November 14, 2010 / 7:41 AM / 9 years ago

Al Qaeda denies plot to target Muslim pilgrims

DUBAI (Reuters) - Yemen-based al Qaeda in the Arabian Peninsula denied on Sunday it would stage any action to coincide with the Muslim haj pilgrimage to Saudi Arabia after a Saudi minister said such an operation could not be ruled out.

Muslim pilgrims attend Friday prayers at the Grand mosque in Mecca, November 12, 2010, during the annual haj pilgrimage. The haj is one of the world's biggest displays of mass religious devotion and a duty for Muslims who can perform it. REUTERS/Mohammed Salem

Just over a week ago, AQAP claimed a plot to mail two parcel bombs to the United States that caused a global security alert. The explosives were intercepted in Dubai and Britain before they could be detonated following a tip-off from Saudi Arabia.

“We are against any crimes against pilgrims ... Haj is a pillar of Islam and we are most eager (not to spill) the blood of Muslims, wherever they may be. Mecca is more sacred than any other place,” AQAP said in a statement posted on an Islamist website often used by militants.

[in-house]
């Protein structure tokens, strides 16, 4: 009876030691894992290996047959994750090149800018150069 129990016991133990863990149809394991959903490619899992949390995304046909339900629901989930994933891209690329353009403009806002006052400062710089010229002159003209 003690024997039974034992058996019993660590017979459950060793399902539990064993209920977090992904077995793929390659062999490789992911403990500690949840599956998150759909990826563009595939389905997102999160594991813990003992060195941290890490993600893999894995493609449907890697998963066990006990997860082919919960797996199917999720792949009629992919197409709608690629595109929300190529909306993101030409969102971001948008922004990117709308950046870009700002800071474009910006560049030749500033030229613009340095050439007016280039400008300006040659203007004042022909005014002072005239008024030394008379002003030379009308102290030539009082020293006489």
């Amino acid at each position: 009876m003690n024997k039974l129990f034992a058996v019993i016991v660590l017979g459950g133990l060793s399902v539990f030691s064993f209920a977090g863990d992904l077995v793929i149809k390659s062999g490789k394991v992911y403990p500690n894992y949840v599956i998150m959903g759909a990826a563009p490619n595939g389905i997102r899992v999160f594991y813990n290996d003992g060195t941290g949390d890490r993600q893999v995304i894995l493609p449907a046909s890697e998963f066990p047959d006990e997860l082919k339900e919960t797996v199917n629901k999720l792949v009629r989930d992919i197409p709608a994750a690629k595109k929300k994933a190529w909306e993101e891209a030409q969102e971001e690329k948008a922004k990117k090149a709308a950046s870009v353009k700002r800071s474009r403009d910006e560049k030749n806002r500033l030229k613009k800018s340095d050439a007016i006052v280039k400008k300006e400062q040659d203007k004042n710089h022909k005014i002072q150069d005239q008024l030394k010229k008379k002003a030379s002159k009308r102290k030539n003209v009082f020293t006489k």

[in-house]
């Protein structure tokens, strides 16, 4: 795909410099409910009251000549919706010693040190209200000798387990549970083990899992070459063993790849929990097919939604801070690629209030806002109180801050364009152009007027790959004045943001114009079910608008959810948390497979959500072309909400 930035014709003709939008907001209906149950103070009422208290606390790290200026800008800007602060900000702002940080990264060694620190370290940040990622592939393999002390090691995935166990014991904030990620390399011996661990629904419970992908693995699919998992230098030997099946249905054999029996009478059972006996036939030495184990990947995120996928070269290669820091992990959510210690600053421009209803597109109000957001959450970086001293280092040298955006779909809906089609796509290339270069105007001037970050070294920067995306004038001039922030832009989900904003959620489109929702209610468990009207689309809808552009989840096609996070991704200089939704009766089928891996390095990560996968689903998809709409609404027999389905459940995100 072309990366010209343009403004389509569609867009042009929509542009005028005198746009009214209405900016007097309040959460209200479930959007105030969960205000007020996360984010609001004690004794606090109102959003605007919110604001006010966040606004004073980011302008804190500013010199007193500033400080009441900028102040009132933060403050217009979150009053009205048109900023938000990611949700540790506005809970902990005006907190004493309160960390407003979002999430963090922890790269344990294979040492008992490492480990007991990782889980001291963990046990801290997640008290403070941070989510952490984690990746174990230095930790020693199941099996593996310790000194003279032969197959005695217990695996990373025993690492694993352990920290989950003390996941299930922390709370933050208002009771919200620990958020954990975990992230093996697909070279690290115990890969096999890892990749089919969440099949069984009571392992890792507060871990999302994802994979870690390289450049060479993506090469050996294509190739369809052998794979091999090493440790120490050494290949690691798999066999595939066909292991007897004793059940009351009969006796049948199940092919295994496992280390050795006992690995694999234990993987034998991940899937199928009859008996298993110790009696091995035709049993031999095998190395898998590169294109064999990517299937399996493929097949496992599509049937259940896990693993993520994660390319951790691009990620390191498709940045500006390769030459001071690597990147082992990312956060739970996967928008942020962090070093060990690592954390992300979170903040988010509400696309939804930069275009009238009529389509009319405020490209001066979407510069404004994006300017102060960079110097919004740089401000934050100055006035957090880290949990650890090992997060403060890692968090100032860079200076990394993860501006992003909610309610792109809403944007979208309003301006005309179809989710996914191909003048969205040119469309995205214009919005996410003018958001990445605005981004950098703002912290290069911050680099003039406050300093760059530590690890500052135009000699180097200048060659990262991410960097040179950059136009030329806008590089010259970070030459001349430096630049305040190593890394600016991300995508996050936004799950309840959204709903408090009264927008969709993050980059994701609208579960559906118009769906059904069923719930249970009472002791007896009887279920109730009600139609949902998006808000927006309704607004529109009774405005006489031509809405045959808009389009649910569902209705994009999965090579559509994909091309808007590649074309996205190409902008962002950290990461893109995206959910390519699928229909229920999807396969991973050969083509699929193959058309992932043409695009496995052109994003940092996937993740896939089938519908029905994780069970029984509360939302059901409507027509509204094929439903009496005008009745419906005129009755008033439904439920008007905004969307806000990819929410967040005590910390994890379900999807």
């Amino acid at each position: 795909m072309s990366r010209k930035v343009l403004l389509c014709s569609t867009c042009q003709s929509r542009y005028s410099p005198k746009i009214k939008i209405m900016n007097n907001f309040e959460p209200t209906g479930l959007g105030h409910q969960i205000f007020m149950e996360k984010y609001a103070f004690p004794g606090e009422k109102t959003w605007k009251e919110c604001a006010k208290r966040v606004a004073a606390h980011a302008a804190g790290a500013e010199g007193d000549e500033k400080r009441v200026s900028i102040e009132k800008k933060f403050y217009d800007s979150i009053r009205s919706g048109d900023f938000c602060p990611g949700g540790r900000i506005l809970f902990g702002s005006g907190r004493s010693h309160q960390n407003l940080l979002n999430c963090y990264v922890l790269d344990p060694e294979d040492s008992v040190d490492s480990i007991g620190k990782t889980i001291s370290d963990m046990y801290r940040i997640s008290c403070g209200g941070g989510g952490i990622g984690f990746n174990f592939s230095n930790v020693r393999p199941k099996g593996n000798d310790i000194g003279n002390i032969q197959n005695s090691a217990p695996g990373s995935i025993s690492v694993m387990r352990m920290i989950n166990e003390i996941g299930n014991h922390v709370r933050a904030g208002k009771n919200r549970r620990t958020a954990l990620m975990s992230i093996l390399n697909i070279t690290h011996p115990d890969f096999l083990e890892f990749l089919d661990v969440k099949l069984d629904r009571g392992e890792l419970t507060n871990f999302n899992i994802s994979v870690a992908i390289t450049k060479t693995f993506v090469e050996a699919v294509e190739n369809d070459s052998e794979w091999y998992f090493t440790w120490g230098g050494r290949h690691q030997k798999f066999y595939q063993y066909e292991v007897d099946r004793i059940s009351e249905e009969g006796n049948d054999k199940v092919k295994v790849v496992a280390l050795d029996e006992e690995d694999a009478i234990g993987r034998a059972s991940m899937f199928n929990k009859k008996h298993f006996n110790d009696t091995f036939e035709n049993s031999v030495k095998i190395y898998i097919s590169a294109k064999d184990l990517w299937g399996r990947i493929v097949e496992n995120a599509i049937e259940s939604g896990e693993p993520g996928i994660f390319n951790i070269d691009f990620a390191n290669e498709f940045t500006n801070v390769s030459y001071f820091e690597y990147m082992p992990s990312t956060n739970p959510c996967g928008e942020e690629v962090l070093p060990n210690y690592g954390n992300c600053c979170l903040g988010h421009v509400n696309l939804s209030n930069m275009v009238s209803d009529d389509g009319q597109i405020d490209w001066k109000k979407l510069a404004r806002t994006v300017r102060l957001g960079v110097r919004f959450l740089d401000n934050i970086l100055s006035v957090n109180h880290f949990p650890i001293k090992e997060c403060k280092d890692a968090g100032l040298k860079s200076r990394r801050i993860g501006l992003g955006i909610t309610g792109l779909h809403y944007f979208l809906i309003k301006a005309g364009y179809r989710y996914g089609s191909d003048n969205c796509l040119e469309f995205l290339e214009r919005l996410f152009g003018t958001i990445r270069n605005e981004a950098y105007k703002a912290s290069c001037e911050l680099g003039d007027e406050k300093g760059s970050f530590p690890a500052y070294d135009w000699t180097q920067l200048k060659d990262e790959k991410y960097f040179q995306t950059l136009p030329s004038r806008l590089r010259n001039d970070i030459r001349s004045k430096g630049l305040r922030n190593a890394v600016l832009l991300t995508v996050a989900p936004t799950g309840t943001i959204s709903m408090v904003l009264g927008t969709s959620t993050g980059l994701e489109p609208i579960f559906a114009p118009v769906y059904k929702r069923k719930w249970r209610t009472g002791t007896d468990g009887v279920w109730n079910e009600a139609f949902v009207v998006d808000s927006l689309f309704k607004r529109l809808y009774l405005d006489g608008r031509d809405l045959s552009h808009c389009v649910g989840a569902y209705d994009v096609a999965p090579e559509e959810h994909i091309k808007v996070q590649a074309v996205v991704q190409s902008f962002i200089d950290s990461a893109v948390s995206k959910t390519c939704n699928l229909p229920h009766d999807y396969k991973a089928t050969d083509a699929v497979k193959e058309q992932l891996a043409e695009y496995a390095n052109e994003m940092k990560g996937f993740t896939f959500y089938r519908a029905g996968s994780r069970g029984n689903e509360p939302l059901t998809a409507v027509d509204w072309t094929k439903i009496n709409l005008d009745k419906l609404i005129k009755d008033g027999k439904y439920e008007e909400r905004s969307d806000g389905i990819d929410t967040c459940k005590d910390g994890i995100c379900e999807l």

The statement followed remarks last week by the Saudi interior minister in which he suggested al Qaeda may attack the around two million Muslims who are due to start their pilgrimage in Saudi Arabia on Sunday.

Asked whether al Qaeda might stage an attack on the haj or use the event to try and get fighters from Yemen into the kingdom, Prince Nayef bin Abdulaziz said: “We cannot rule out any operation but we are ready to foil it.

Saudi Arabia is worried about infiltration across the 1,500 km- (900-mile) -long border it shares with Yemen and which is known for smuggling. The Yemen-based regional wing of al Qaeda has said it wants to topple the Saudi ruling family.

“Al Saud’s desperate attempt to stamp out the mujahideen has made them fabricate lies, including the statement by the Saudi interior minister about the possibility of a destructive action by the mujahideen against pilgrims,” AQAP said in the statement.

In August 2009, an AQAP suicide bomber tried to kill Prince Mohammed bin Nayef, who heads Saudi Arabia’s anti-terrorism campaign and is a member of the Saudi royal family.

In its statement, the group also condemned the U.S.-Saudi intelligence cooperation that led to the discovery of the parcel bomb plot.

“What proves that the Al Saud cooperates with and has full allegiance to the Americans and Jews is that they informed them about the explosive parcels, which were destined for the Jews and Americans,” it said in the statement.

Writing by Mahmoud Habboush

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